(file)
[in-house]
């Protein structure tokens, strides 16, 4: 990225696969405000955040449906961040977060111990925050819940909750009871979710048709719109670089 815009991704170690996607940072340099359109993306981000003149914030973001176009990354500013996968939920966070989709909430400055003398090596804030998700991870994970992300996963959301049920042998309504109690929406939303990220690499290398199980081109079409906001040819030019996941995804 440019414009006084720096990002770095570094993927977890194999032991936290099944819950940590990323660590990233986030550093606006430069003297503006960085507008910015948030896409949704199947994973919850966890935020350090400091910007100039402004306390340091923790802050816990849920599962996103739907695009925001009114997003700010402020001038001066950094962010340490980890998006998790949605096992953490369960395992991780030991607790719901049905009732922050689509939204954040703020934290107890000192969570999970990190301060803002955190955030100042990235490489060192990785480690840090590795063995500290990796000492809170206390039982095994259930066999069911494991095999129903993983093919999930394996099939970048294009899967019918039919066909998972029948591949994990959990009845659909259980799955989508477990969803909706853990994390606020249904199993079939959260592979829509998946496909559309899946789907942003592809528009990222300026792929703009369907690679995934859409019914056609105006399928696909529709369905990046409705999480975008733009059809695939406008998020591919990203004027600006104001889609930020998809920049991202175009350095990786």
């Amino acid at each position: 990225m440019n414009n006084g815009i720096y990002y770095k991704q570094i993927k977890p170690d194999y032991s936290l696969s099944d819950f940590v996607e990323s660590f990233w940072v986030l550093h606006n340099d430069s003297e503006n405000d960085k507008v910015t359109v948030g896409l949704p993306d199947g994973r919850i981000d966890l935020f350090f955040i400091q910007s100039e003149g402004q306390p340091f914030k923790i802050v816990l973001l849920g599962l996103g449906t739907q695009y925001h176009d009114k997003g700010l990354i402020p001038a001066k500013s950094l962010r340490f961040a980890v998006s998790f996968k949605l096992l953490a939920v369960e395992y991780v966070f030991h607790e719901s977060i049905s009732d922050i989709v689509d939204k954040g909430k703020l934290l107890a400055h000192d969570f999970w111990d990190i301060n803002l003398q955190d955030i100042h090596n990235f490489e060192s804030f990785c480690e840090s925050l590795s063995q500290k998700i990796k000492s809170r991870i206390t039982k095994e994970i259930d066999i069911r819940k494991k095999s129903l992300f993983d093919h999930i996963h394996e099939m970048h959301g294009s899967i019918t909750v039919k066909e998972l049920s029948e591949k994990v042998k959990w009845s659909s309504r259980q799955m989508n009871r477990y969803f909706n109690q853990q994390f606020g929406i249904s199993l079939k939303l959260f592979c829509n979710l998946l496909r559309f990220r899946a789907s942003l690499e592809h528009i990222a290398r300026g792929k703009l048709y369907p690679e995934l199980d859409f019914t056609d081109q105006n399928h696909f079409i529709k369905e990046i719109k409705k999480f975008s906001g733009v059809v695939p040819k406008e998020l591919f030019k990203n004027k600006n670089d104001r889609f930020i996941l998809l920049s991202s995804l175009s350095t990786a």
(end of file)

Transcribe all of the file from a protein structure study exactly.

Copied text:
[in-house]
């Protein structure tokens, strides 16, 4: 990225696969405000955040449906961040977060111990925050819940909750009871979710048709719109670089 815009991704170690996607940072340099359109993306981000003149914030973001176009990354500013996968939920966070989709909430400055003398090596804030998700991870994970992300996963959301049920042998309504109690929406939303990220690499290398199980081109079409906001040819030019996941995804 440019414009006084720096990002770095570094993927977890194999032991936290099944819950940590990323660590990233986030550093606006430069003297503006960085507008910015948030896409949704199947994973919850966890935020350090400091910007100039402004306390340091923790802050816990849920599962996103739907695009925001009114997003700010402020001038001066950094962010340490980890998006998790949605096992953490369960395992991780030991607790719901049905009732922050689509939204954040703020934290107890000192969570999970990190301060803002955190955030100042990235490489060192990785480690840090590795063995500290990796000492809170206390039982095994259930066999069911494991095999129903993983093919999930394996099939970048294009899967019918039919066909998972029948591949994990959990009845659909259980799955989508477990969803909706853990994390606020249904199993079939959260592979829509998946496909559309899946789907942003592809528009990222300026792929703009369907690679995934859409019914056609105006399928696909529709369905990046409705999480975008733009059809695939406008998020591919990203004027600006104001889609930020998809920049991202175009350095990786």
């Amino acid at each position: 990225m440019n414009n006084g815009i720096y990002y770095k991704q570094i993927k977890p170690d194999y032991s936290l696969s099944d819950f940590v996607e990323s660590f990233w940072v986030l550093h606006n340099d430069s003297e503006n405000d960085k507008v910015t359109v948030g896409l949704p993306d199947g994973r919850i981000d966890l935020f350090f955040i400091q910007s100039e003149g402004q306390p340091f914030k923790i802050v816990l973001l849920g599962l996103g449906t739907q695009y925001h176009d009114k997003g700010l990354i402020p001038a001066k500013s950094l962010r340490f961040a980890v998006s998790f996968k949605l096992l953490a939920v369960e395992y991780v966070f030991h607790e719901s977060i049905s009732d922050i989709v689509d939204k954040g909430k703020l934290l107890a400055h000192d969570f999970w111990d990190i301060n803002l003398q955190d955030i100042h090596n990235f490489e060192s804030f990785c480690e840090s925050l590795s063995q500290k998700i990796k000492s809170r991870i206390t039982k095994e994970i259930d066999i069911r819940k494991k095999s129903l992300f993983d093919h999930i996963h394996e099939m970048h959301g294009s899967i019918t909750v039919k066909e998972l049920s029948e591949k994990v042998k959990w009845s659909s309504r259980q799955m989508n009871r477990y969803f909706n109690q853990q994390f606020g929406i249904s199993l079939k939303l959260f592979c829509n979710l998946l496909r559309f990220r899946a789907s942003l690499e592809h528009i990222a290398r300026g792929k703009l048709y369907p690679e995934l199980d859409f019914t056609d081109q105006n399928h696909f079409i529709k369905e990046i719109k409705k999480f975008s906001g733009v059809v695939p040819k406008e998020l591919f030019k990203n004027k600006n670089d104001r889609f930020i996941l998809l920049s991202s995804l175009s350095t990786a």